Target Package in the Weapon Safety Rules?
“What can that possibly mean? This guy is cracked! What is a target package? Safety rules? I don’t need to go over those, I know those.” Hear me out, there are more to the safety rules than we have all been taught our entire lives. I first started coming across this when teaching 1 on 1 classes to students and searching for other ways to explain the rules to different people so that they could understand the rules deeper. I needed to find a way to make them sink in and keep Shooters intrigued so that their eyes didn’t glaze over upon the first mention of “Weapon Safety Rules.” I’ll do the same for you.
First off, the context in which we are going to work. A professional style target package and how you can use the weapon safety rules to determine/deduce the same information that’s needed for considering your target and how to engage it effectively.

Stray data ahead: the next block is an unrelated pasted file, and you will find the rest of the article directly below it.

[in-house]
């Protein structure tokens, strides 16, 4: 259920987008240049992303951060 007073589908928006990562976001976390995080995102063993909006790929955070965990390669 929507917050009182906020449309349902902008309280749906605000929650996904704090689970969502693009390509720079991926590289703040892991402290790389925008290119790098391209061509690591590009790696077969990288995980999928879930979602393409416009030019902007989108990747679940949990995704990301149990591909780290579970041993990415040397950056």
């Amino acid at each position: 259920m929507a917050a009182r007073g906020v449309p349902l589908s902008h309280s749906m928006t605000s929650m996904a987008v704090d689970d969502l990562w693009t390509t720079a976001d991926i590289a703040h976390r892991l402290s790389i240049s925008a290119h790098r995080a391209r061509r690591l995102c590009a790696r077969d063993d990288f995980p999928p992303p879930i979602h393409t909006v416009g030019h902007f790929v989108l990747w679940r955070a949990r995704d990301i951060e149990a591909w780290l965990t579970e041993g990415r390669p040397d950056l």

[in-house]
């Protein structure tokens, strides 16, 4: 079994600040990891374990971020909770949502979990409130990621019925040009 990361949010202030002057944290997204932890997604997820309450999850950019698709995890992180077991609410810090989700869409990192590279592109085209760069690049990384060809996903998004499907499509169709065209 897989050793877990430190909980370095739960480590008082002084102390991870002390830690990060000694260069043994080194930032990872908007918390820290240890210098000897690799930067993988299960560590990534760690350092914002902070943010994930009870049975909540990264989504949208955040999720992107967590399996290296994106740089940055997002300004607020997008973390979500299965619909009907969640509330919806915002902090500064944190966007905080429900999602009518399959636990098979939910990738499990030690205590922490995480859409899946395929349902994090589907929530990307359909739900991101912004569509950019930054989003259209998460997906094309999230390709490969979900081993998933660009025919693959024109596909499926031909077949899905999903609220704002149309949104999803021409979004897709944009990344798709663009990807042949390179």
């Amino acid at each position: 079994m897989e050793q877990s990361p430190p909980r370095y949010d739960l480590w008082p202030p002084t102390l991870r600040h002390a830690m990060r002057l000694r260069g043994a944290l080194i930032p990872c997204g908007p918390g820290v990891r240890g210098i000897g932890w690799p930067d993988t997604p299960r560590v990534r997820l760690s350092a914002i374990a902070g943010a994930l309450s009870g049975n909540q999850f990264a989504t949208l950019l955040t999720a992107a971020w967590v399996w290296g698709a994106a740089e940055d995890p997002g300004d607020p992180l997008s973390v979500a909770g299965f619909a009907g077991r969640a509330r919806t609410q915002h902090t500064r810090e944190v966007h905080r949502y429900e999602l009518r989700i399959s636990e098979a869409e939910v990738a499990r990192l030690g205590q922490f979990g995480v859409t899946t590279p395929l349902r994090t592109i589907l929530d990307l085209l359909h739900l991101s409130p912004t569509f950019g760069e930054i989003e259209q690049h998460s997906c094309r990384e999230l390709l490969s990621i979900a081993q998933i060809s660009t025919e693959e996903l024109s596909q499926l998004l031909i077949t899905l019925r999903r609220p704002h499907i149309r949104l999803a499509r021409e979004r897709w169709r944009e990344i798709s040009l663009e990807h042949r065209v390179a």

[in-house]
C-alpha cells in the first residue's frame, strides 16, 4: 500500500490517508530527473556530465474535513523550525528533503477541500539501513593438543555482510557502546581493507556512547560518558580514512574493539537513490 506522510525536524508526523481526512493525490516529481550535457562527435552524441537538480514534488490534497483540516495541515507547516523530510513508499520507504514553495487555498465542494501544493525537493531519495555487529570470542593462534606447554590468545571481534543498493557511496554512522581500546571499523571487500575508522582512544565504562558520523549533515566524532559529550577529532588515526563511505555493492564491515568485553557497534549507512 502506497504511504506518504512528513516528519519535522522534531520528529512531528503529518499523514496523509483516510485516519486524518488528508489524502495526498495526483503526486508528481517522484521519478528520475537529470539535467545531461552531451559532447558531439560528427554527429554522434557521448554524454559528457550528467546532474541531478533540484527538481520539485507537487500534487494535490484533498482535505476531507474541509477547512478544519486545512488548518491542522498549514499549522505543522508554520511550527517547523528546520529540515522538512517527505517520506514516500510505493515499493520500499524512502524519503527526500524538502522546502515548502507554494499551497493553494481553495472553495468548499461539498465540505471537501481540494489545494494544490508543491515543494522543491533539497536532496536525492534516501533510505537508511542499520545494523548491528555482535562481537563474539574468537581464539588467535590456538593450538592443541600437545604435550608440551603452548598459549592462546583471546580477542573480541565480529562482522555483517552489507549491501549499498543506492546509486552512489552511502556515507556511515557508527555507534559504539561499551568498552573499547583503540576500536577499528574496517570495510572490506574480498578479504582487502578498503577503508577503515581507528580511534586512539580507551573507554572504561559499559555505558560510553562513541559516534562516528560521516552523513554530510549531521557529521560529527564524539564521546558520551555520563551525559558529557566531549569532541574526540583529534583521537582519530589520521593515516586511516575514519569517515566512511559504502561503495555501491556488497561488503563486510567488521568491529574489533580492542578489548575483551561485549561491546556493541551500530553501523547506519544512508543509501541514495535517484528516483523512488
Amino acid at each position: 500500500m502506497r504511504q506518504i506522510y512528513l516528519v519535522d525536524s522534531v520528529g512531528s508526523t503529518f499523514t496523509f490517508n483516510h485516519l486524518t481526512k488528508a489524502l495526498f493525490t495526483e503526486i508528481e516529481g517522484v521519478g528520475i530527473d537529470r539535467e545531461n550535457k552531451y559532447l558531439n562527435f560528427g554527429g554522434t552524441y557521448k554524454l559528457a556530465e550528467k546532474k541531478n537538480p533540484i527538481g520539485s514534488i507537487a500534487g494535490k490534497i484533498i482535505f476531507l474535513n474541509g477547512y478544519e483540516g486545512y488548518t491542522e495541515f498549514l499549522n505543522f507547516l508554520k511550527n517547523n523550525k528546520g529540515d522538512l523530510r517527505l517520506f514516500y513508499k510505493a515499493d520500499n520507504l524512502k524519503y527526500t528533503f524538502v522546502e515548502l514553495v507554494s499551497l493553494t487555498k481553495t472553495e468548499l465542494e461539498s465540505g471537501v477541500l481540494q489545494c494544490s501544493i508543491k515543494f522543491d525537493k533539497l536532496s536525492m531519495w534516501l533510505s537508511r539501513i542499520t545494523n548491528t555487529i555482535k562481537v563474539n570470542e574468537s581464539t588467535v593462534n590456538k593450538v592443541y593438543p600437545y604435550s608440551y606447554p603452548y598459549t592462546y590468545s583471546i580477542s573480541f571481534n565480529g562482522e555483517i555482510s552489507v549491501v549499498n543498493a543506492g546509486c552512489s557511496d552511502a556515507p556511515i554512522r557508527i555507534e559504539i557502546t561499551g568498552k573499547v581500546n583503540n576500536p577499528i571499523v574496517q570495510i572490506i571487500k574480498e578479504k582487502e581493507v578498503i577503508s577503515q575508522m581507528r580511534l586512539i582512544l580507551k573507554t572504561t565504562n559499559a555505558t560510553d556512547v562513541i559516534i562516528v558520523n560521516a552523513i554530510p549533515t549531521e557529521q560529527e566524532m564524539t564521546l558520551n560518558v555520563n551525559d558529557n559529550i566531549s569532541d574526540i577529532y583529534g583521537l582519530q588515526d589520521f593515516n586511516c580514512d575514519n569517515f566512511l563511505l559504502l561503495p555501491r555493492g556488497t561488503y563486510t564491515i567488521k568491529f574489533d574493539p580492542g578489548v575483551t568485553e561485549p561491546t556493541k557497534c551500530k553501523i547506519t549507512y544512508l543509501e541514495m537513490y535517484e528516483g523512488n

Weapon Safety Rules (often different words are used, different explanations or in different orders. The core of the rules is typically the same no matter where seen.)
- Treat every weapon as if it were loaded.
- Never point your weapon at anything you do not intend to shoot.
- Keep your finger straight and off the trigger until ready to fire.
- Keep your weapon on safe until you intend to fire.
- Know your target, what lies beyond, in between and to the flanks.
Amid these various rules, there's a wealth of knowledge to uncover. Think of target packages as comprehensive guides that gather all the essential information in one place, helping you achieve your goals when dealing with a living being or a specific objective. While there are various ways to structure a target package, they all contain the same core details: who, what, when, where, why, and how.